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Bahamas Business Outlook 2024: “A Bahamas Future Built on Central Banking?” Speech by Governor John A Rolle

Published: Friday January 26th, 2024

“A Bahamas Future Built on Central Banking?”


Speech by


Governor John A Rolle

(As prepared for delivery)


Bahamas Business Outlook 2024

Baha Mar Convention Centre

Nassau Bahamas


Thursday, January 25, 2024



  1. Introduction

I want to start by first thanking the Counsellers Limited for the invitation to speak here today.

The Business Outlook has become a staple in The Bahamas, as a forum for intelligent discourse on important economic and development matters. Both private and public stakeholders value this opportunity for engagement, as it sets the tone for rest of the year.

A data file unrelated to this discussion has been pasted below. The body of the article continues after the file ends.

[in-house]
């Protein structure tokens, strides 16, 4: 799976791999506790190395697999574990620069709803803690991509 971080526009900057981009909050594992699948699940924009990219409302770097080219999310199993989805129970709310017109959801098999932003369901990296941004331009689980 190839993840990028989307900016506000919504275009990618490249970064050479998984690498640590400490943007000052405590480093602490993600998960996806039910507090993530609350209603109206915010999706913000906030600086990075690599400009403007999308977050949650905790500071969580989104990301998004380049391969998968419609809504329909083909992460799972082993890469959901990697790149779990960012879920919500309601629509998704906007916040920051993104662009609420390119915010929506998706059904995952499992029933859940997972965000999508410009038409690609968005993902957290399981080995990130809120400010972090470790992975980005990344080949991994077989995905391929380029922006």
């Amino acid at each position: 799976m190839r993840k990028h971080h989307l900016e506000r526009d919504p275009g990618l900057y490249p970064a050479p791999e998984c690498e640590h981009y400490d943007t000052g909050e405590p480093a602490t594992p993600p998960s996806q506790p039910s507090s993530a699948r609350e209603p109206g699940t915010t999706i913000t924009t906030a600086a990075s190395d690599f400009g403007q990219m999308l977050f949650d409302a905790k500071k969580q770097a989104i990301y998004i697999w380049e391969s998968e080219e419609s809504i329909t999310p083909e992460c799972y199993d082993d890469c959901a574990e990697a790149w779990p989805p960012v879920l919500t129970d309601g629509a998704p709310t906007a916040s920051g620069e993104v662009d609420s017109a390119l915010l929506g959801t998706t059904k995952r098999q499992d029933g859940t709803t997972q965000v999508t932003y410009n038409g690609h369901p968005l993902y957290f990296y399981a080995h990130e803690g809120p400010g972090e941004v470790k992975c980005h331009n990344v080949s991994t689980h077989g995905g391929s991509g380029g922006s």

Before I get into my presentation, I should mention that the Central Bank is celebrating its Golden Jubilee this year, marking 50 years of service to an independent Commonwealth. I am excited about all that the Bank has planned for the commemorations and I trust that you will celebrate and deliberate with us—when the opportunities arise— as we reflect on the past five decades and make our intentions clear on what we would like to see in the decades to come.